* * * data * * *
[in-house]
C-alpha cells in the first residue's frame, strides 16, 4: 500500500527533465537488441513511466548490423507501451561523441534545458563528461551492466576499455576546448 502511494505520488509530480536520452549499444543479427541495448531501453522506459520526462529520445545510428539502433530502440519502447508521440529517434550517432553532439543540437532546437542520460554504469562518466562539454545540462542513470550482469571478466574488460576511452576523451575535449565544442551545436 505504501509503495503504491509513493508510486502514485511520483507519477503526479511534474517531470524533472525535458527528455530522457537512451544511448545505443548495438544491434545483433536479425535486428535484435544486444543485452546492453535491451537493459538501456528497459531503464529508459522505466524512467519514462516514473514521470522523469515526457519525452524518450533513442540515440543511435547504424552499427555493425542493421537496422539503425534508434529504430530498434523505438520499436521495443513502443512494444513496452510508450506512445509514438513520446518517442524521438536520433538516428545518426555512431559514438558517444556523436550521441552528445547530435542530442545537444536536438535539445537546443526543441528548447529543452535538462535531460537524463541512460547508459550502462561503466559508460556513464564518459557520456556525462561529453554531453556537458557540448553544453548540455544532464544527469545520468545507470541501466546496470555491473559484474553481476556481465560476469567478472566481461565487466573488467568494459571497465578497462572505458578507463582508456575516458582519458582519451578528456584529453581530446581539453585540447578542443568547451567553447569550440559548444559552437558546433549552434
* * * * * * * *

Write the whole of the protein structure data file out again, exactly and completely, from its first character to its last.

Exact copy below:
[in-house]
C-alpha cells in the first residue's frame, strides 16, 4: 500500500527533465537488441513511466548490423507501451561523441534545458563528461551492466576499455576546448 502511494505520488509530480536520452549499444543479427541495448531501453522506459520526462529520445545510428539502433530502440519502447508521440529517434550517432553532439543540437532546437542520460554504469562518466562539454545540462542513470550482469571478466574488460576511452576523451575535449565544442551545436 505504501509503495503504491509513493508510486502514485511520483507519477503526479511534474517531470524533472525535458527528455530522457537512451544511448545505443548495438544491434545483433536479425535486428535484435544486444543485452546492453535491451537493459538501456528497459531503464529508459522505466524512467519514462516514473514521470522523469515526457519525452524518450533513442540515440543511435547504424552499427555493425542493421537496422539503425534508434529504430530498434523505438520499436521495443513502443512494444513496452510508450506512445509514438513520446518517442524521438536520433538516428545518426555512431559514438558517444556523436550521441552528445547530435542530442545537444536536438535539445537546443526543441528548447529543452535538462535531460537524463541512460547508459550502462561503466559508460556513464564518459557520456556525462561529453554531453556537458557540448553544453548540455544532464544527469545520468545507470541501466546496470555491473559484474553481476556481465560476469567478472566481461565487466573488467568494459571497465578497462572505458578507463582508456575516458582519458582519451578528456584529453581530446581539453585540447578542443568547451567553447569550440559548444559552437558546433549552434